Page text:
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From "J. Delgado" <>
Subject Oracle-Lucene integration (OJVMDirectory and Lucene Domain Index) - LONG
Date Thu, 13 Sep 2007 22:27:24 GMT
I'm very happy to announce the partial rework and extension to LUCENE-724
(Oracle-Lucene Integration), primarily based on new requirements from, who commissioned the work to Marcelo Ochoa, the contributer
of the original patch (great job Marcelo!). As contribution of to the Lucene community we have posted the code on a public
CVS (sourceforge) as explained below.

Here at Lending Club ( we have very specific needs
regarding the indexing of both structured and unstructured data, most of it
transactional in nature and siting in our Oracle !0gR2 DB, with a highly
complex schema. Our "ranking" of loans in the inventory includes components
of exact, textual and hardcore mathematical calculations including time,
amount and spatial constraints. This integration of Lucene into Oracle as a
Domain Index will now allow us to query this inventory in real-time. Going
against the Lucene index, created on "synthetic documents" comprised of
fields being populated from diverse tables (user data store), eliminates the
need to create very complex joins to link data from different tables at
query time. This, along with the support of the full Lucene query language,
makes this a great alternative to:

   1. Using Lucene outside the database which requires "crawling" the
   data and storing the index outside the database, loosing all the benefits of
   a fully transactional system and a secure environment.
   2. Using Oracle Text, which is very powerful but lacks the
   extensibility and flexibility that Lucene offers (for example, being able to
   query directly the index from the Java layer or implementing our our ranking
   algorithm), though to be completely fair some of it is addressed in the new
   Oracle DB 11g version.

If anyone is interested in learning more how we are going to use this within
Lending Club, please drop me a line. BTW, please make sure you check us out:
"Lending Club (, the rapidly growing
people-to-people (P2P) lending service that launched as a Facebook
application in May 2007, today announced the public availability of its
services with the launch of Lending Club connects lenders
and borrowers based upon shared affinities, enabling them to bypass banks to
secure better interest rates on loans"... more about the announcement here We have seen man entrepreneurs
applying for loans and being helped by regular people to build their
business with the money obtained at very low interest.

OK, without further marketing stuff (sorry for that), here is the original
note sent to me by Marcelo that summarizes all the new cool functionalities:

OJVMDirectory, a Lucene Integration running inside the Oracle JVM is going
one step further.

This new release includes:

   - Synchronized with latest Lucene 2.2.0 production
   - Replaced in memory storage using Vector based implementation by
   direct BLOB IO, reducing memory usage for large index.
   - Support for user data stores, it means you can not only index one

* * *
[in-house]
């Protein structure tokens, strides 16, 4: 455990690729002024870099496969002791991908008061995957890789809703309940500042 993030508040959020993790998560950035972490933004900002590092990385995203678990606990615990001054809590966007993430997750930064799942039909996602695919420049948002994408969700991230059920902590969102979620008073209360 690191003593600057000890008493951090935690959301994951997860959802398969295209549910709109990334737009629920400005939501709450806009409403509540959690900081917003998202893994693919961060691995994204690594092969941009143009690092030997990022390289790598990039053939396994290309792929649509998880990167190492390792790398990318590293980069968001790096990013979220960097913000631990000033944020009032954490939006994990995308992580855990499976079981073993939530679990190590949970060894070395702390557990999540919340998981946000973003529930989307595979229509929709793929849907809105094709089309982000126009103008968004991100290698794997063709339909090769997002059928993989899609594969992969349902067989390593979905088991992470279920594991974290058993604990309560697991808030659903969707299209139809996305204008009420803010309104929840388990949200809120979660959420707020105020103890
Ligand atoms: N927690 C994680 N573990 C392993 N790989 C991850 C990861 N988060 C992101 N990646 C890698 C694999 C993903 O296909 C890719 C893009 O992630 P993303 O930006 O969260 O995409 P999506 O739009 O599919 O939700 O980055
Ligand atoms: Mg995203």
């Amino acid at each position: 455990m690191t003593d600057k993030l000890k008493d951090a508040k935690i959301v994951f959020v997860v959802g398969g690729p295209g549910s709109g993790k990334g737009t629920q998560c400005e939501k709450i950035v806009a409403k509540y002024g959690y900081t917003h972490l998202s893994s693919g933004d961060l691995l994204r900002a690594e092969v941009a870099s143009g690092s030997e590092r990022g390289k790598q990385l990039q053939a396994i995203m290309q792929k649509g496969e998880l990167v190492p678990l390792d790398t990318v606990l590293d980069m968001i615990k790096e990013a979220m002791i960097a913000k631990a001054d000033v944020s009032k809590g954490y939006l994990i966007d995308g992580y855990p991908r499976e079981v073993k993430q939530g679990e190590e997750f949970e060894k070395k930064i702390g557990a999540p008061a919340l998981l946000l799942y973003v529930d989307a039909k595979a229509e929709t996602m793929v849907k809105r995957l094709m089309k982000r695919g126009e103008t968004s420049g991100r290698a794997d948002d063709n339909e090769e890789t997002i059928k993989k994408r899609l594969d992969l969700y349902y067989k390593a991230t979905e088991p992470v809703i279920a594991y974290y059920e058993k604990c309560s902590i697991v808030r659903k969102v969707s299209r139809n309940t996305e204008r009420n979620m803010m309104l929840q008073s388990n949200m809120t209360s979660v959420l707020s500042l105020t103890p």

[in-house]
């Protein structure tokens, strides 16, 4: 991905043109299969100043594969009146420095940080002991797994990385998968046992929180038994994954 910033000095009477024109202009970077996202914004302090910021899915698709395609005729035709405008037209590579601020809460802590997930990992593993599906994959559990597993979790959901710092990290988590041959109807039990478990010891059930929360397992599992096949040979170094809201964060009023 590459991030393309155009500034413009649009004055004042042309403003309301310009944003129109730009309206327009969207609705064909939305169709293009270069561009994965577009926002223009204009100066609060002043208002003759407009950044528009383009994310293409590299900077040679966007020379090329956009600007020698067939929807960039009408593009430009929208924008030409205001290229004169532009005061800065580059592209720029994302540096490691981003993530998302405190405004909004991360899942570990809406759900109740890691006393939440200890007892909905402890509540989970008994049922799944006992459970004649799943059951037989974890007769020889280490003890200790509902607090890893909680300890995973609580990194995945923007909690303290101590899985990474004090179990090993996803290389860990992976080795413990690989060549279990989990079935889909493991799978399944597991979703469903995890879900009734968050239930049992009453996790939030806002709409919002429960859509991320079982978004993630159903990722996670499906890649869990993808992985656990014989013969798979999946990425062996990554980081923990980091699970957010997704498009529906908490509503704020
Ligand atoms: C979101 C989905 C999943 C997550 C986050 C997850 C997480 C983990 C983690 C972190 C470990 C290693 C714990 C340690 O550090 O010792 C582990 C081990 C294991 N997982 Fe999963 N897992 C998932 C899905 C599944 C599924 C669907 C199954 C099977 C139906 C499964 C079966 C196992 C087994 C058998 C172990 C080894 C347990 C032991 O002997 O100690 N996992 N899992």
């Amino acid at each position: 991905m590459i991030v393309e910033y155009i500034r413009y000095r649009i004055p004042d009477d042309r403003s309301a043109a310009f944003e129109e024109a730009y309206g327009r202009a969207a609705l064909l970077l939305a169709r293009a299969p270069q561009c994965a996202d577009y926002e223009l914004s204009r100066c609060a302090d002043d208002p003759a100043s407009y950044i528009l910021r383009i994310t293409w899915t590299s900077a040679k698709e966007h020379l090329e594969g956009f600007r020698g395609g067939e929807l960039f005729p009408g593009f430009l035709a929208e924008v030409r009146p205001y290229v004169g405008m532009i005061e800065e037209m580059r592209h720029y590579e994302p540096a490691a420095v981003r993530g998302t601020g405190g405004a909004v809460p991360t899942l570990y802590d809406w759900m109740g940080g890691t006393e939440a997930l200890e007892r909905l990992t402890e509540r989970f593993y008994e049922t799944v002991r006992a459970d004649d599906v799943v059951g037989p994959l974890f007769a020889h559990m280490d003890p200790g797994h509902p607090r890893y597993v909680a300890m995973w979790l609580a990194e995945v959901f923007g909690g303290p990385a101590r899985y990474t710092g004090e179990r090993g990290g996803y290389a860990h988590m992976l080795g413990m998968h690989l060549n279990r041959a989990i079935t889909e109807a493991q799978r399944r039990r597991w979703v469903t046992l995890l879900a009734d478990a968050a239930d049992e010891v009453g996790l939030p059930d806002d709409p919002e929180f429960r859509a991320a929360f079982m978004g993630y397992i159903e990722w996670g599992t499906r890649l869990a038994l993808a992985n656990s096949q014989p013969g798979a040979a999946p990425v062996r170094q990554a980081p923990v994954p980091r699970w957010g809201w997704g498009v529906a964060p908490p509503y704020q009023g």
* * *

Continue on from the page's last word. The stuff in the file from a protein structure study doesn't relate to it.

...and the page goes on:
column at time (limited by Data Cartridge API on 10g), now you can index
   multiples columns at base table and columns on related tabled joined
   - User Data Stores can be customized by the user, it means writing a
   simple Java Class users can control which column are indexed, padding
   - used or any other functionality previous to document adding step.
   - There is a DefaultUserDataStore which gets all columns of the query
   and built a Lucene Document with Fields representing each database
   - columns these fields are automatically padded if they have NUMBER or
   rounded if they have DATE data, for example.
   - lcontains() SQL operator support full Lucene's QueryParser syntax to
   provide access to all columns indexed, see examples below.
   - Support for DOMAIN_INDEX_SORT and FIRST_ROWS hint, it means that if
   you want to get rows order by lscore() operator (ascending,descending) the
   optimizer hint will assume that Lucene Domain Index will returns rowids in
   proper order avoided an inline-view to sort it.
   - Automatic index synchronization by using AQ's Call Back.
   - Lucene Domain Index creates extra tables named IndexName$T and an
   Oracle AQ named IndexName$Q with his storage table IndexName$QT at user's
   schema, so you can alter storage's preference if you want.
   - ojvm project is at CVS, so anybody can get it and
   collaborate ;)
   - Tested against 10gR2 and 11g database.

Some sample usages:

create table t2 (
 f4 number primary key,
 f5 VARCHAR2(200));
create table t1 (
 f1 number,
 f2 CLOB,
 f3 number,
     REFERENCES t2(f4) ON DELETE cascade);
create index it1 on t1(f3) indextype is lucene.LuceneIndex

alter index it1

Lucene domain index will store f2 and f3 columns of table t1 plus f5 of
table t2.

So you can query then with:

 select lscore(1),f2 from t1 where lcontains(f3, 'f2:test',1) > 0;
 select lscore(1),f2 from t1 where lcontains(f3, 'f2:test and f3:[001 to
200]',1) > 0;

 select /*+ DOMAIN_INDEX_SORT */ lscore(1),f2,t2.f5
 from t1,t2
 where lcontains(f3, 'f2:test1 and f3:[001 to 200] and t2.f5:test2',1) > 0
 and t1.f3=t2.f4
 order by lscore(1) asc;

In latest example Oracle's optimizer will assume that Lucene Domain Index
will resolve first a set of rowid matching "f2:test1 and f3:[001 to 200] and
t2.f5:test2" then will direct access by by index rowid on table t1 and
perform the join with t2.

More examples and information can be found at:

Marcelo F. Ochoa


Joaquin Delgado, PhD
CTO, Lending Club


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